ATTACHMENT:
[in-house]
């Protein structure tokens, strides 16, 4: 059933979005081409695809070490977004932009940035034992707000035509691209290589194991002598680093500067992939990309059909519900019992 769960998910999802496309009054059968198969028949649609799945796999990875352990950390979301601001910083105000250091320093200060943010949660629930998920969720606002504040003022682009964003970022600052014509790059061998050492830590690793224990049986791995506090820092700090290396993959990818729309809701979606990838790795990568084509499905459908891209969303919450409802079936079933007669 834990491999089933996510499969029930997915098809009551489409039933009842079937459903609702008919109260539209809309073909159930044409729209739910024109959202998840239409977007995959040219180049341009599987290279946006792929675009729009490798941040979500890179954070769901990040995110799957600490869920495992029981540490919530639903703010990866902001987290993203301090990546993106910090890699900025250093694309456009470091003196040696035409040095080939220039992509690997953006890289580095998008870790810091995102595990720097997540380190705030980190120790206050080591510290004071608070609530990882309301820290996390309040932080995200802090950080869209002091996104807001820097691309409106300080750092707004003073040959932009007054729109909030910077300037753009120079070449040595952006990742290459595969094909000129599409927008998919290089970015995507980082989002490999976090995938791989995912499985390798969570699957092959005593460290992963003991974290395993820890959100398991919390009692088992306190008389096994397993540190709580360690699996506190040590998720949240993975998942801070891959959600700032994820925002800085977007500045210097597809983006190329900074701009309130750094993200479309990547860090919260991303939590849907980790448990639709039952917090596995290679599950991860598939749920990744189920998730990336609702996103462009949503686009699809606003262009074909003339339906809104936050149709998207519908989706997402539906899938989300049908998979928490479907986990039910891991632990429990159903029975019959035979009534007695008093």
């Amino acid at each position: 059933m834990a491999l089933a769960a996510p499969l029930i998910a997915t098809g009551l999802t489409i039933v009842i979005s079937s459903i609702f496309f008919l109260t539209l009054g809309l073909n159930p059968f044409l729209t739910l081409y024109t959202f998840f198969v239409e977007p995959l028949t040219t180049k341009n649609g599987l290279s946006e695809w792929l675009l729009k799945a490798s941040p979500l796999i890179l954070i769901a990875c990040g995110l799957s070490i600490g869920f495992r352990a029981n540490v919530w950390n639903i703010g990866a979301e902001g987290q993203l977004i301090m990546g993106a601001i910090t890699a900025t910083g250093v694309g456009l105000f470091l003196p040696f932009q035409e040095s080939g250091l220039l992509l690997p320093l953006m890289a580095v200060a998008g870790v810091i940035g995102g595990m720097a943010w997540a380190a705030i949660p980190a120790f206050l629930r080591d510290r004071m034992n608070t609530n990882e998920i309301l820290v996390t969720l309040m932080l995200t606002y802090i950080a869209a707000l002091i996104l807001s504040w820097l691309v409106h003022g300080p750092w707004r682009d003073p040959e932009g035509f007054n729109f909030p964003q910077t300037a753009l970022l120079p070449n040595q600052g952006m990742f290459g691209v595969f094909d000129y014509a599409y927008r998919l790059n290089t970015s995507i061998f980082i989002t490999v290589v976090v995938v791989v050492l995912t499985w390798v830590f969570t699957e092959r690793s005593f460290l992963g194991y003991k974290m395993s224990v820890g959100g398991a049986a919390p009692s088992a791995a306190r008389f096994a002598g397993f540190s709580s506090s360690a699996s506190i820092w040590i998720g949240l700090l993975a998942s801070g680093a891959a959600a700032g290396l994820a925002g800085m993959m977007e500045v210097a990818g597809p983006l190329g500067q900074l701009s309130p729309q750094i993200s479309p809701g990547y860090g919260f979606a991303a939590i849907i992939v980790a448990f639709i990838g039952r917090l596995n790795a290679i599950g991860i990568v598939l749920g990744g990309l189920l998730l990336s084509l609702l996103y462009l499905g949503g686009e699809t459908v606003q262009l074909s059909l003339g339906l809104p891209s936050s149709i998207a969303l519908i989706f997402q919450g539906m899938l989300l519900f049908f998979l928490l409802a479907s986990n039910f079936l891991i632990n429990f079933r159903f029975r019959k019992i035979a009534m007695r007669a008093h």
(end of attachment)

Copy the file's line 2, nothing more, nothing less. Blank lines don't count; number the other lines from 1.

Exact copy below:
């Protein structure tokens, strides 16, 4: 059933979005081409695809070490977004932009940035034992707000035509691209290589194991002598680093500067992939990309059909519900019992 769960998910999802496309009054059968198969028949649609799945796999990875352990950390979301601001910083105000250091320093200060943010949660629930998920969720606002504040003022682009964003970022600052014509790059061998050492830590690793224990049986791995506090820092700090290396993959990818729309809701979606990838790795990568084509499905459908891209969303919450409802079936079933007669 834990491999089933996510499969029930997915098809009551489409039933009842079937459903609702008919109260539209809309073909159930044409729209739910024109959202998840239409977007995959040219180049341009599987290279946006792929675009729009490798941040979500890179954070769901990040995110799957600490869920495992029981540490919530639903703010990866902001987290993203301090990546993106910090890699900025250093694309456009470091003196040696035409040095080939220039992509690997953006890289580095998008870790810091995102595990720097997540380190705030980190120790206050080591510290004071608070609530990882309301820290996390309040932080995200802090950080869209002091996104807001820097691309409106300080750092707004003073040959932009007054729109909030910077300037753009120079070449040595952006990742290459595969094909000129599409927008998919290089970015995507980082989002490999976090995938791989995912499985390798969570699957092959005593460290992963003991974290395993820890959100398991919390009692088992306190008389096994397993540190709580360690699996506190040590998720949240993975998942801070891959959600700032994820925002800085977007500045210097597809983006190329900074701009309130750094993200479309990547860090919260991303939590849907980790448990639709039952917090596995290679599950991860598939749920990744189920998730990336609702996103462009949503686009699809606003262009074909003339339906809104936050149709998207519908989706997402539906899938989300049908998979928490479907986990039910891991632990429990159903029975019959035979009534007695008093």